Kristi Meeuwse and I designed a series of a lessons around plants, animals and people which might help teach towards some of these global goals. This is the second blog post of this series which will explore lesson ideas which can support the teaching of Goal 12: Sustainable Consumption and Production.

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It is predicted that by 2050 we will be need the equivalent of three planets to sustain our current lifestyles. Therefore Goal 12 sets targets to sustainably manage our natural resources and use them efficiently. Air, soil, food and water conditions are all monitored in this goal. Recycling paper, plastic and aluminium is fundamental to improving consumption and production targets.

There are 3 books in the ‘Young Children Can Create… a better planet’ series and each book contains activities to use drawing, photography, video and music. These creative mediums help young children to capture their world and make decisions about their environment or learn about other habitats.

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Here are some examples of activities to help young children engage with Goal 12: Responsible Consumption and Production.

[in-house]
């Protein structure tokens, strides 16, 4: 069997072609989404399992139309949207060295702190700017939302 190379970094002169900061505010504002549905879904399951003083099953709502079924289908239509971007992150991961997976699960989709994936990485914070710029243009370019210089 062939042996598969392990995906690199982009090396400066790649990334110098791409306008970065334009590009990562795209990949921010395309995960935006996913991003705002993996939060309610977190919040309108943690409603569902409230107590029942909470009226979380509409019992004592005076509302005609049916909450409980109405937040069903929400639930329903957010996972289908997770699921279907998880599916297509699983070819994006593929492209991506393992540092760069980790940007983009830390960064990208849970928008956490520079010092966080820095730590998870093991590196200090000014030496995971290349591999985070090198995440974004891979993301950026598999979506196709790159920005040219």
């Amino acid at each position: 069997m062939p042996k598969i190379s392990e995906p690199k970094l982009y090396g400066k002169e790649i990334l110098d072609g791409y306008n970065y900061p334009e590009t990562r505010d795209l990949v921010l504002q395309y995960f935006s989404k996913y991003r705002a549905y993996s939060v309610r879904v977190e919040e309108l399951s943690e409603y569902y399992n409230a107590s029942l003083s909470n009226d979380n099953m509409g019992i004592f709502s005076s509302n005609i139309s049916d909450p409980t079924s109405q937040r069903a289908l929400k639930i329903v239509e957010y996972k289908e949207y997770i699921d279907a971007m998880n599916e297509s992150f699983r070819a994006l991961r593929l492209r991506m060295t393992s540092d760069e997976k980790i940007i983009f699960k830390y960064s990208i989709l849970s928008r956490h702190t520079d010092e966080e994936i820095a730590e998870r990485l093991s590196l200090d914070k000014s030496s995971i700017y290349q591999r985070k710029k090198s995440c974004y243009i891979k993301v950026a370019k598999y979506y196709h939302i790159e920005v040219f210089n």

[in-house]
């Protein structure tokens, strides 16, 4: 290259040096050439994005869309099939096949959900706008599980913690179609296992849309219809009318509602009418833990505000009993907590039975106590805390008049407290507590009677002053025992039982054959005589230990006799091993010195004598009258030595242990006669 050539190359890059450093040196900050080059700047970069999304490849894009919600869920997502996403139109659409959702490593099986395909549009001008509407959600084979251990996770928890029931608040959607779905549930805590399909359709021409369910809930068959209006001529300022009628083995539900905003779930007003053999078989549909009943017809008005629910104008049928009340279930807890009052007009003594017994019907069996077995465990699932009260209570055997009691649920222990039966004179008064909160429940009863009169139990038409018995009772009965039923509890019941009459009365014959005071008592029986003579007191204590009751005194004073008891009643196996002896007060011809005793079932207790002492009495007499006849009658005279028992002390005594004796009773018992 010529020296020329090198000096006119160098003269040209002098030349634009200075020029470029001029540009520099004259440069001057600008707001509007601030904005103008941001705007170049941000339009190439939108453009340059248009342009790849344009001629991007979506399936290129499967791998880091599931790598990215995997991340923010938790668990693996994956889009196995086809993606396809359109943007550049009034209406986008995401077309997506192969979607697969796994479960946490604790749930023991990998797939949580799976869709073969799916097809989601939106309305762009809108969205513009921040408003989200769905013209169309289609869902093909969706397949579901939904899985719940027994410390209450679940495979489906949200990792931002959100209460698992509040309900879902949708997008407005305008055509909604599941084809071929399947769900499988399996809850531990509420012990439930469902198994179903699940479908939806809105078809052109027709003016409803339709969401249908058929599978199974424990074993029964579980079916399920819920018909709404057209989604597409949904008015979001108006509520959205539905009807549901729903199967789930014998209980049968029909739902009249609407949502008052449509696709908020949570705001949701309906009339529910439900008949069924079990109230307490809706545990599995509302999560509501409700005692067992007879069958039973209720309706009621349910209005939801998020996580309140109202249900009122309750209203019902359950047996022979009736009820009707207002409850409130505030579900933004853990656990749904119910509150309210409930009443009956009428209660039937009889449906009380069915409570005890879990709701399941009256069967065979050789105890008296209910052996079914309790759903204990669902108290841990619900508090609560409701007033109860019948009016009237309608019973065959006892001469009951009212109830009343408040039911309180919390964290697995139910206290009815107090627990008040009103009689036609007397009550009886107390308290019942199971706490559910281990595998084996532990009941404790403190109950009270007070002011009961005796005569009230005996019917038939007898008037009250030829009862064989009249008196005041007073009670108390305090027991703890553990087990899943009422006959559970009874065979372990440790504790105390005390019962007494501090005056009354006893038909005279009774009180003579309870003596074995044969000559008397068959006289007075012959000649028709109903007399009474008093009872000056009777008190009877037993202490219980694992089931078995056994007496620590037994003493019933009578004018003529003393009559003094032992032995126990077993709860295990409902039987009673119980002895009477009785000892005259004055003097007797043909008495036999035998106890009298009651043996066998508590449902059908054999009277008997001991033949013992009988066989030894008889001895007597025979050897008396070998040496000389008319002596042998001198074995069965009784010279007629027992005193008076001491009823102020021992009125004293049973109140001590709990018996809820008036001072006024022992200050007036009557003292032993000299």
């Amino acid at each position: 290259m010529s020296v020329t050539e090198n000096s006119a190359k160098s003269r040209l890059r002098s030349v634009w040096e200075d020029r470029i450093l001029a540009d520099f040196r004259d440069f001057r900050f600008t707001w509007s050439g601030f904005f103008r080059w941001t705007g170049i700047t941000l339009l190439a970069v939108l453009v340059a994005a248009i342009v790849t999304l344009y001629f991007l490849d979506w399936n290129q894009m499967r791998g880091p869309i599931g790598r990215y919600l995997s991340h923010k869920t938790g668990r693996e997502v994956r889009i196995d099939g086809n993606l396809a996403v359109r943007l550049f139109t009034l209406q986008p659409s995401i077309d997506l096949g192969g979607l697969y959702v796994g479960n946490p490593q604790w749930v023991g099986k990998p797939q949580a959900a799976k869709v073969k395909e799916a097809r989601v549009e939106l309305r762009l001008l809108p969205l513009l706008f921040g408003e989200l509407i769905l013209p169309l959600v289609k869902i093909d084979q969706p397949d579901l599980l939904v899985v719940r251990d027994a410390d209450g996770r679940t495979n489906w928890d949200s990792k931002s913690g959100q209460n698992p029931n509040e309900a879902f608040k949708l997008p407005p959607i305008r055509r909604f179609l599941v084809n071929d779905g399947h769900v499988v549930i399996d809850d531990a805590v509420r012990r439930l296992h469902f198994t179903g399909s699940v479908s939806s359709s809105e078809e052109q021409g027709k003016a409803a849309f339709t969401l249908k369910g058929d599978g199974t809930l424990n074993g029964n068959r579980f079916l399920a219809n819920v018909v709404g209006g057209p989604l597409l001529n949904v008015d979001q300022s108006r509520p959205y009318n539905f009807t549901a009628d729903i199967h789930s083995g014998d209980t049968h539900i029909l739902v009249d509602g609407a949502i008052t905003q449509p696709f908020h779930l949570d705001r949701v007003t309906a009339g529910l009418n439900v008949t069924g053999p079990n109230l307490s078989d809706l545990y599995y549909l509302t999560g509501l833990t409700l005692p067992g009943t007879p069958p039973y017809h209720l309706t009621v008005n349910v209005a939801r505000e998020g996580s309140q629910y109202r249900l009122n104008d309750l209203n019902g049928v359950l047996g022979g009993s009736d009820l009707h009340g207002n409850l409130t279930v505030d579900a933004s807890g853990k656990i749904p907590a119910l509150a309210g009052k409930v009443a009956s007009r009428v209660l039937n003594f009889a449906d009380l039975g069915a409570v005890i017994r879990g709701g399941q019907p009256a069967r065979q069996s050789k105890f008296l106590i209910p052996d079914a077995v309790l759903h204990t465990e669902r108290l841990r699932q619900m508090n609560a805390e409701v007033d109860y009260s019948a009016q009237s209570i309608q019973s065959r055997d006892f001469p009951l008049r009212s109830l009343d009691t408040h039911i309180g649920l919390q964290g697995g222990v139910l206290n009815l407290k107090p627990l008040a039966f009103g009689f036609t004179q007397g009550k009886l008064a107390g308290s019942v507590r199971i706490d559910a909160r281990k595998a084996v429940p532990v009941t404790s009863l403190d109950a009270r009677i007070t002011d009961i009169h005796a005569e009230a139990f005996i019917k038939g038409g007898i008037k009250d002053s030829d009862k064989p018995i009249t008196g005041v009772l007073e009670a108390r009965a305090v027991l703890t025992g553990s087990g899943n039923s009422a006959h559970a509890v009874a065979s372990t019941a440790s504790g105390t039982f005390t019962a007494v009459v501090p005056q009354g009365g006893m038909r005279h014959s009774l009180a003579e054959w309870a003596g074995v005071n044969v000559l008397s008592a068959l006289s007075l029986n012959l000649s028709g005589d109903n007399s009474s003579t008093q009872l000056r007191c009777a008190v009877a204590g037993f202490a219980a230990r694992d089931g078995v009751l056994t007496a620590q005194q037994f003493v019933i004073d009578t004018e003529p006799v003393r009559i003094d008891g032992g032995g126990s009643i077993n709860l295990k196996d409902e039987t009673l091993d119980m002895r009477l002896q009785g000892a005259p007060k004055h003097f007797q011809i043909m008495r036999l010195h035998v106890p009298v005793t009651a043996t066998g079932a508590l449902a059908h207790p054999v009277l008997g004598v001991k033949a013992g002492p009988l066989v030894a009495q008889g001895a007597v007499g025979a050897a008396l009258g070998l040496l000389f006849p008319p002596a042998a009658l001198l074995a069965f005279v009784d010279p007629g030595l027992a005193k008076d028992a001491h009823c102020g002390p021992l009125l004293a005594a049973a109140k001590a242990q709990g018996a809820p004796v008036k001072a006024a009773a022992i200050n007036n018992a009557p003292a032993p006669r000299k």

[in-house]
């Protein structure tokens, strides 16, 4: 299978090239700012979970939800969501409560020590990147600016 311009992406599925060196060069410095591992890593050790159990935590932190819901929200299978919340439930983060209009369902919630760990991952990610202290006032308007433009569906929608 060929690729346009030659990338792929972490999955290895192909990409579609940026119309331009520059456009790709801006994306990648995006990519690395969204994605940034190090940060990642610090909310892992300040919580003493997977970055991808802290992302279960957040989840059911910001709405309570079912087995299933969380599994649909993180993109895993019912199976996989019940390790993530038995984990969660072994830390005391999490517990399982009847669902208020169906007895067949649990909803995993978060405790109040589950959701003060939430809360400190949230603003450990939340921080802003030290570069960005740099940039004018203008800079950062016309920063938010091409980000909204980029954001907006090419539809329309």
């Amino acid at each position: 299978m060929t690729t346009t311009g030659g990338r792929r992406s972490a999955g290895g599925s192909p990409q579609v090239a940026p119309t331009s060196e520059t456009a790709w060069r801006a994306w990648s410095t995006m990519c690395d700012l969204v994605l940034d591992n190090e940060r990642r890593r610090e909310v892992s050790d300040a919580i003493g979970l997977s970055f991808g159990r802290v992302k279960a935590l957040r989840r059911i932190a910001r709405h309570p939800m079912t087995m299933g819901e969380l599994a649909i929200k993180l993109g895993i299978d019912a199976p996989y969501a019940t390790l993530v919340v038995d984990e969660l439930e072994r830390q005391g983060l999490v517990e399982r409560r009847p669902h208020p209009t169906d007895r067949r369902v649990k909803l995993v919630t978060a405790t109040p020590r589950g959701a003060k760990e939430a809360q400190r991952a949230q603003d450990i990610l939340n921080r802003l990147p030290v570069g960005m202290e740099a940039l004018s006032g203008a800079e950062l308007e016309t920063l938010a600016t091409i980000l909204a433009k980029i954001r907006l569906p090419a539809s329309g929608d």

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Life on Land

At the start of the new decade a time of reflection swept the world and global goals shaped many of these moments, particularly with the devastating fires sweeping Australia. 10 years ago though, the United Nations replaced the “Millennium Goals” with the Sustainable Development Goals, a set of universal goals that meet the urgent environmental, political and economic challenges facing our world.

“The SDGs are unique in that they cover issues that affect us all. They reaffirm our international commitment to end poverty, permanently, everywhere. They are ambitious in making sure no one is left behind. More importantly, they involve us all to build a more sustainable, safer, more prosperous planet for all humanity.”

United Nations Development Programme

Screenshot 2020-01-18 at 10.29.23

All 193 member countries of the United Nations signed and agreed to take action towards these goals, including Canada, USA, UK and Australia. Therefore, we have permission from the leaders of our countries to take action towards these goals in our classrooms. It is our duty to educate our students on these global issues.

But how might we tackle such huge topics with the youngest children in our schools?

Kristi Meeuwse and I designed a series of a lessons around plants, animals and people which might help teach towards some of these global goals. Let’s start this blog series by exploring lesson ideas which can support Goal 15: Life on Land.

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Goal 15 sets targets to sustainably manage forests in order to protect wildlife, combat climate change, preserve indigenous communities and maintain natural resources.

There are 3 books in the ‘Young Children Can Create… a better planet’ series and each book contains activities to use drawing, photography, video and music. These creative mediums help young children to capture their world and make decisions about their environment or learn about other habitats.

Here are some examples of activities to help young children engage with Goal 15: Life on Land.

Continue reading